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NTU students build solar powered, 3D-printed car

Posted: 03 Feb 2015 ?? ?Print Version ?Bookmark and Share

Keywords:3D printing? urban concept? solar electric car? Shell Eco-marathon Asia?

Nanyang Technology University (NTU) students have created Singapore's first urban solar electric car that also boast of a 3D-printed body shell that has at least 150 parts.

Mounted on a carbon fibre single shell chassis, the NTU Venture (NV) 8 will race in the Urban Concept category at this year's Shell Eco-marathon Asia.

NTU students have also built the NTU Venture (NV) 9, a slick three-wheeled racer that can take sharp corners with little loss in speed due to its unique tilting ability inspired by motorcycle racing.?

NV9, featuring hand-made silicon solar cells, will be NTU's entry in the Prototype category at the Shell Eco-marathon Asia, which will take place in Manila from 26 Feb to 1 March.

Designed from scratch by NTU undergraduates and built over a year, these two eco-cars will aim to attain the highest fuel efficiency.

Eco cars

Two new eco-cars to race at Shell Eco-marathon Asia

Associate Professor Ng Heong Wah, who mentored the two teams, said the students had taken a leap of faith and decided to go with disruptive innovations instead of making improvements over the previous versions.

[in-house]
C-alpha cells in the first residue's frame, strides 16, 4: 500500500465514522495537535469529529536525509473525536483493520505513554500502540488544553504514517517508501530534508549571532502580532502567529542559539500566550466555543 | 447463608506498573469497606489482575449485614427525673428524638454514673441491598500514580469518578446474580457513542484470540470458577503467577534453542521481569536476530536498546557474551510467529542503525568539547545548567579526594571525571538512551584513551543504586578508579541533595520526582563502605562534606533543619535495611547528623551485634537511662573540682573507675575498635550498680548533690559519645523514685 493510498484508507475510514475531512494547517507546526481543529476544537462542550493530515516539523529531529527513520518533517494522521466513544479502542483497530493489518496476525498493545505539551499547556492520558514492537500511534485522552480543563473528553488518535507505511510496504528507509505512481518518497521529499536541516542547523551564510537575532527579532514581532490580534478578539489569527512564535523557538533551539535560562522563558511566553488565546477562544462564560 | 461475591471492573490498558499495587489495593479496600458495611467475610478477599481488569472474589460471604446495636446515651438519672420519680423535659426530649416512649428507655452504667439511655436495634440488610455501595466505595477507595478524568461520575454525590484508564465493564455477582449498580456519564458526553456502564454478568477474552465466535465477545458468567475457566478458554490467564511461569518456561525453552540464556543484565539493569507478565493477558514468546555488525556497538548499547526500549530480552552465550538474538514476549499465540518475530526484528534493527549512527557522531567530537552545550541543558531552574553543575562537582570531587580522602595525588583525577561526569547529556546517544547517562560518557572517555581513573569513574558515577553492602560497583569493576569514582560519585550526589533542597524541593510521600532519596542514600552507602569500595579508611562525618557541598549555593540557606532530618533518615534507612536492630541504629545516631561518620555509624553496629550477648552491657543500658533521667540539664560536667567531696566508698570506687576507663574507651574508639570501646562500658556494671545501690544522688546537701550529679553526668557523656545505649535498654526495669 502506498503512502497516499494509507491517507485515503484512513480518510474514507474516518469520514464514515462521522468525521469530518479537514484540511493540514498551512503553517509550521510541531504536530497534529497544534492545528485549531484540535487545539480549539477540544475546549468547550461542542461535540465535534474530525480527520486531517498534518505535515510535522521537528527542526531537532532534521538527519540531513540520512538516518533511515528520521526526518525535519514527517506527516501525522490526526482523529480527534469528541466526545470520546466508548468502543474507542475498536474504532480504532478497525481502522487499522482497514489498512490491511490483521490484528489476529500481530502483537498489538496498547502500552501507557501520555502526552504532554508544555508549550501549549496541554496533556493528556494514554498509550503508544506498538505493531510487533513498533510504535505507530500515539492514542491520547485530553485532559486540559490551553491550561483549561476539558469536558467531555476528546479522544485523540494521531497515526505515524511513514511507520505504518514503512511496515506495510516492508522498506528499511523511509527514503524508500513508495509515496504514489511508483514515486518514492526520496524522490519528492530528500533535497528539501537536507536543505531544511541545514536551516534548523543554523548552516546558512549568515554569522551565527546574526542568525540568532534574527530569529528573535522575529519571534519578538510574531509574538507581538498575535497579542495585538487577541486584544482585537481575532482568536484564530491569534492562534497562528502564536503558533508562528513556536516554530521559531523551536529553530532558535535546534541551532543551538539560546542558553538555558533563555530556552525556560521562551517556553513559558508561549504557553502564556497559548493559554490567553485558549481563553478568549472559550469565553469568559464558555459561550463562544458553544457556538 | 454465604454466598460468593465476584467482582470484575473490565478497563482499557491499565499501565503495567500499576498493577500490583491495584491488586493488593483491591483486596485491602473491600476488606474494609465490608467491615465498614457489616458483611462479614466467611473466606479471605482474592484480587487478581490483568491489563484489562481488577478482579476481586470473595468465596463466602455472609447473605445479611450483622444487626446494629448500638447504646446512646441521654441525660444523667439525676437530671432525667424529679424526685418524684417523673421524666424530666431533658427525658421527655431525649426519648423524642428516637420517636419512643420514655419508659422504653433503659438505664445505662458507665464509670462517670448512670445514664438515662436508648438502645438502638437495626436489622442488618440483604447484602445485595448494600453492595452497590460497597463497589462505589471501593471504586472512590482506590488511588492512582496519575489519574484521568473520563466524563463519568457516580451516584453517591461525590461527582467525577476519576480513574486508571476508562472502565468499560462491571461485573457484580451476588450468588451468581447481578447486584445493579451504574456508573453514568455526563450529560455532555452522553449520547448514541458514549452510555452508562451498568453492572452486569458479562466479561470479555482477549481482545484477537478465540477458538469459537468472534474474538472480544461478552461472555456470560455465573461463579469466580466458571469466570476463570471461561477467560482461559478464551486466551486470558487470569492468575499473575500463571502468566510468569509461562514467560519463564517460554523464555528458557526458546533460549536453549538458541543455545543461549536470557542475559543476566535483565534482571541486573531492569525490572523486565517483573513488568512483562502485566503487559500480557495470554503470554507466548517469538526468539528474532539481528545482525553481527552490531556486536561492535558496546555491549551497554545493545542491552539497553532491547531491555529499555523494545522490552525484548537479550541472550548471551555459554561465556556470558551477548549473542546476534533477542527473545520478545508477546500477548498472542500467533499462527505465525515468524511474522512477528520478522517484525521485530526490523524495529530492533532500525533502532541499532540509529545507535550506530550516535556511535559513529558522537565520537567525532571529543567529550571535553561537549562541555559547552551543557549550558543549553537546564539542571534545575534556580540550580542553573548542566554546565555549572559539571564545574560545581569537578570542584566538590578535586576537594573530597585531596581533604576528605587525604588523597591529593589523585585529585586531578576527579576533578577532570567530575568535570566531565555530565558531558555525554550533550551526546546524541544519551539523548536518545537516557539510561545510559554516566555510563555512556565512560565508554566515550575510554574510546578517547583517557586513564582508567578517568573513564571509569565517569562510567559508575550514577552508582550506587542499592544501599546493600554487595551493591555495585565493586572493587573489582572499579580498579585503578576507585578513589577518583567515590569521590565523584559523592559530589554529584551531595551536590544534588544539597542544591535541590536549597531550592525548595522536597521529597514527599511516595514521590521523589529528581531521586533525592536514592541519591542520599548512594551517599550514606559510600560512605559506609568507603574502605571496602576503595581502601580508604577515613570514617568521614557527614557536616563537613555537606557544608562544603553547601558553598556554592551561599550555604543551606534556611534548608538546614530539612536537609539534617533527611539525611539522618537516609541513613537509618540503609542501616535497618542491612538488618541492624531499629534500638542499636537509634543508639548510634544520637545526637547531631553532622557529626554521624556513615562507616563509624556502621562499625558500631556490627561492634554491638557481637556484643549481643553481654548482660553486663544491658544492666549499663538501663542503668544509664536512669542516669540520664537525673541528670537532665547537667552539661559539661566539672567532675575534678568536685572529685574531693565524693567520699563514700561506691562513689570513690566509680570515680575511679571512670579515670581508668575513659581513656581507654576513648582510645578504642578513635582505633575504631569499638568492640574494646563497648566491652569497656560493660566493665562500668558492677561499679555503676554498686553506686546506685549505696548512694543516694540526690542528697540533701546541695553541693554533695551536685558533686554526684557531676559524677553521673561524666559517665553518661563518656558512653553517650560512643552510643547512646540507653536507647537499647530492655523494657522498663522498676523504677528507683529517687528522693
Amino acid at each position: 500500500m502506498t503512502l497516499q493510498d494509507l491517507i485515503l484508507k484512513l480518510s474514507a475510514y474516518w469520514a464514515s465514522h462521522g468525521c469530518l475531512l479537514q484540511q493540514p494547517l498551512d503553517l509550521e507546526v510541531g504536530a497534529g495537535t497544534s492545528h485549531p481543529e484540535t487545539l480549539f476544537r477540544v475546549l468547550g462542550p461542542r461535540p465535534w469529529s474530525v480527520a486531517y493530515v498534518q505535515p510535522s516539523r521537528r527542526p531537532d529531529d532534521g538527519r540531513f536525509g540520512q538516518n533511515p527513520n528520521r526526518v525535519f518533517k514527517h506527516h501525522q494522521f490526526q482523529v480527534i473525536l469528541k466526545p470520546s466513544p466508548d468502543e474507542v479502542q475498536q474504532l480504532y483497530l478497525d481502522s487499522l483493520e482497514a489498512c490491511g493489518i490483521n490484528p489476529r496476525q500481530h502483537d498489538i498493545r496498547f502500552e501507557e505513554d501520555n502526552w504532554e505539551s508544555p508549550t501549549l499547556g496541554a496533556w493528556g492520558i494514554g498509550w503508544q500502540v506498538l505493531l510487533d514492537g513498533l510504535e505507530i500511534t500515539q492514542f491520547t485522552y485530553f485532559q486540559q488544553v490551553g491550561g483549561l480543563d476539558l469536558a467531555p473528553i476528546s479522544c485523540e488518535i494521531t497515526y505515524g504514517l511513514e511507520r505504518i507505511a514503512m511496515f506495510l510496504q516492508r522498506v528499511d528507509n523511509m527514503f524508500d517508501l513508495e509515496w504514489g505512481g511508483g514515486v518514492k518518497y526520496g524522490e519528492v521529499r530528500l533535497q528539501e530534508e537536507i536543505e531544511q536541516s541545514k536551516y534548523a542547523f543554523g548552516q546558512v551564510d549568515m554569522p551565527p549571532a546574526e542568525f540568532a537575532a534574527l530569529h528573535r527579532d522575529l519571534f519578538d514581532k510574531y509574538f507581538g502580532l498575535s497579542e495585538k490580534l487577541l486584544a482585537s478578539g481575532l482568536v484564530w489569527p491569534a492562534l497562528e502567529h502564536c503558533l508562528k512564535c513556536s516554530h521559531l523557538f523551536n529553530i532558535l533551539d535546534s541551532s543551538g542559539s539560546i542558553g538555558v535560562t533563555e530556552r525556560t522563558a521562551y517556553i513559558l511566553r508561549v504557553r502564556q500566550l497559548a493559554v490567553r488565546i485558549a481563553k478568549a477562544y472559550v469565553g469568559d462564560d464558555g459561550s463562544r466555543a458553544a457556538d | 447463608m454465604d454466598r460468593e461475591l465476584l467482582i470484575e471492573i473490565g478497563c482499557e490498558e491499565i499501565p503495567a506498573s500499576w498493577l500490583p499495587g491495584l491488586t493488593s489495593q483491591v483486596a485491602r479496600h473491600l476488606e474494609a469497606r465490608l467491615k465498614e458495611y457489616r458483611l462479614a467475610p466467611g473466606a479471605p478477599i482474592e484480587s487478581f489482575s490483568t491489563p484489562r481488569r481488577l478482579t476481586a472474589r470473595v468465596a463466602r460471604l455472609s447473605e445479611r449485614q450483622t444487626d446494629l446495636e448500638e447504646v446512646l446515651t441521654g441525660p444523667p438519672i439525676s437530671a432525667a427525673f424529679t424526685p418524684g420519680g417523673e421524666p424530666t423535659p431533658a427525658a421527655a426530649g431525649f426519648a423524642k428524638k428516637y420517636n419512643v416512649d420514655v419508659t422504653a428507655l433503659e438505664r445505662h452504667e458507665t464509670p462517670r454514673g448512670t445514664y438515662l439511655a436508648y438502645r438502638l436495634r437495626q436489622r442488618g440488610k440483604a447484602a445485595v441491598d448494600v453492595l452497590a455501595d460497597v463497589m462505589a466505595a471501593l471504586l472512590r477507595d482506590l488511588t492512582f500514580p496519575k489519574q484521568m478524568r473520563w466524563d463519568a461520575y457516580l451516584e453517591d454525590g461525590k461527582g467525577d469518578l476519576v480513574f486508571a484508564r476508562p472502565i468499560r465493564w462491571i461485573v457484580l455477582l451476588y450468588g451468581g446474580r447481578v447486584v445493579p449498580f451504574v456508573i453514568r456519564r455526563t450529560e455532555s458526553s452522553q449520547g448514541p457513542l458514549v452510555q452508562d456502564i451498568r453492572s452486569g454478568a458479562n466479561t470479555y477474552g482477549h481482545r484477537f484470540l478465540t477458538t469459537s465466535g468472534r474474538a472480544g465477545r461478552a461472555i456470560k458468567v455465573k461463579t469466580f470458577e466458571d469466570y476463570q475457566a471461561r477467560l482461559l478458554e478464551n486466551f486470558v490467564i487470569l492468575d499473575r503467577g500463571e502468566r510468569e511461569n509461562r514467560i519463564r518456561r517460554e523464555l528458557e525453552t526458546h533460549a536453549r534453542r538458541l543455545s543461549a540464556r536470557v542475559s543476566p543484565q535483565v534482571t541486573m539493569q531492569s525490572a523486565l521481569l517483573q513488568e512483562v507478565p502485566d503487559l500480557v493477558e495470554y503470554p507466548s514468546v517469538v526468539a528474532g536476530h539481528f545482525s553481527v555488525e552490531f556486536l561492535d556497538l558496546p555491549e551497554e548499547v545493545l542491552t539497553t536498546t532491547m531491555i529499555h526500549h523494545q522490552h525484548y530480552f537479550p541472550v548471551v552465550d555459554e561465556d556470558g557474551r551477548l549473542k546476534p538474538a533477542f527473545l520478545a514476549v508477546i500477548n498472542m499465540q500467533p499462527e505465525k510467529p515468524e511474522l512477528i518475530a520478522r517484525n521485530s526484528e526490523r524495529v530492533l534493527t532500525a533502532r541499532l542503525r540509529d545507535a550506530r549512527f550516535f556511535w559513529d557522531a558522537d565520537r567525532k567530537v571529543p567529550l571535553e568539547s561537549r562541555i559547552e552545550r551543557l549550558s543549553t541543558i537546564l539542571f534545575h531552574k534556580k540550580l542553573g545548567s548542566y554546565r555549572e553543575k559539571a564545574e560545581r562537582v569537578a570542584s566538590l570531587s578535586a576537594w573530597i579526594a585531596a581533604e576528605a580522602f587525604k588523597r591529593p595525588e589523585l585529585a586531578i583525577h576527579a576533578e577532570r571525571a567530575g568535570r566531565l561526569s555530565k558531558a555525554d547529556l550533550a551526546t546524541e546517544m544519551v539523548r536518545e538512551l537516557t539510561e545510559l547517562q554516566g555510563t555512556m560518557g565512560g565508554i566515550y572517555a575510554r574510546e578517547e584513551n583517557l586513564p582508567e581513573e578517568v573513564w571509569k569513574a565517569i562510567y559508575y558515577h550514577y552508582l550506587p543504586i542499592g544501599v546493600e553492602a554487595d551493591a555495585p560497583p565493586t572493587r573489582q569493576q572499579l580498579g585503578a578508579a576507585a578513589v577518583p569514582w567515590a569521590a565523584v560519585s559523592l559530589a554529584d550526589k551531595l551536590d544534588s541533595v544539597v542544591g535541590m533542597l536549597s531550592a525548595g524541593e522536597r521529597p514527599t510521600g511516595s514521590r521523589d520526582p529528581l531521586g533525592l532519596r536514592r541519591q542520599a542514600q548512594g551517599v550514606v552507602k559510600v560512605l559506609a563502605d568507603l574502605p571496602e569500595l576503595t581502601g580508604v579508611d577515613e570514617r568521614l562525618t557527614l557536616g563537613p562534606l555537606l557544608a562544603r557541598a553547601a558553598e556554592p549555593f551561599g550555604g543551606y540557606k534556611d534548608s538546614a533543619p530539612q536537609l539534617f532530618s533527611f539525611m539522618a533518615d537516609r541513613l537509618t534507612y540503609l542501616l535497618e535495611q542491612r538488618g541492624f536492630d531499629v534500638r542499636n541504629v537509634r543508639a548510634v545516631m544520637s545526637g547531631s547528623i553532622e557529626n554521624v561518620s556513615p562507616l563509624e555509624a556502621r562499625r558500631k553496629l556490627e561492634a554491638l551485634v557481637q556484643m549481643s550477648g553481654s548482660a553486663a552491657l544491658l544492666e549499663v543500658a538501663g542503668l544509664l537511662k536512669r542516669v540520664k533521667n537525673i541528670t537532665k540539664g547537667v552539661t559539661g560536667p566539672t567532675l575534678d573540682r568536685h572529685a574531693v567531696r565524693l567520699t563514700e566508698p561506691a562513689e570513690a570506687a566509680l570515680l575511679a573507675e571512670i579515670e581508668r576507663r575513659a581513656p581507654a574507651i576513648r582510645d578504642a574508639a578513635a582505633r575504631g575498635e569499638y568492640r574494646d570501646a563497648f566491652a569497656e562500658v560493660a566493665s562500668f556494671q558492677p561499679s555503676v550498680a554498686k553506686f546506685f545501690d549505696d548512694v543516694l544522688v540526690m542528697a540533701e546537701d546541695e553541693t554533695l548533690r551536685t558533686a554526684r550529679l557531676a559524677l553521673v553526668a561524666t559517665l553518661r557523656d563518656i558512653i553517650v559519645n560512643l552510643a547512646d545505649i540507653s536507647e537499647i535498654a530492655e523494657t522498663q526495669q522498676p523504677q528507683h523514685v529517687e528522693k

"Using the latest engineering techniques learnt from their studies in NTU, the students have developed innovations such as silicon solar cells that can be contoured to follow the car's shape. This allows for maximum harvesting of the solar energy and a tilting mechanism in NV9 that can 'lean' in the direction of the turn to avoid losing speed," Ng said.

"We are extremely proud to have designed and assembled a 3D printed body shell for the electric car, which is Singapore's first and probably Asia's first 3D-printed concept car," said Ng. "The 3D printed car body was pushing existing technology to the limits and we are so pleased that it has paid off."

Ilmi Bin Abdul Wahab, a year 4 computer engineering student who led the development of 3D-printed NV8, said, "We decided to go with a 3D-printed cabin made from lightweight plastic, as we wanted to maximise the internal space and driver's comfort while still being able to keeping the weight to a minimum. Despite being an Urban Concept car, it is no slouch and can reach a top speed of 60km per hour, while maintaining low energy consumption."

Team Manager of the three-wheeler NV9 team Winston Tan, a final-year electrical and electronic engineering student said, "We took our inspiration for the tilting mechanism from motorcycle racing, where racers would lean left or right during sharp turns to maintain their handling and speed. For the car's body, we aimed for it to be as streamlined as possible. The resulting design looks like a fusion between a F1 race car and a glider plane, with an all surround canopy for increased visual awareness."


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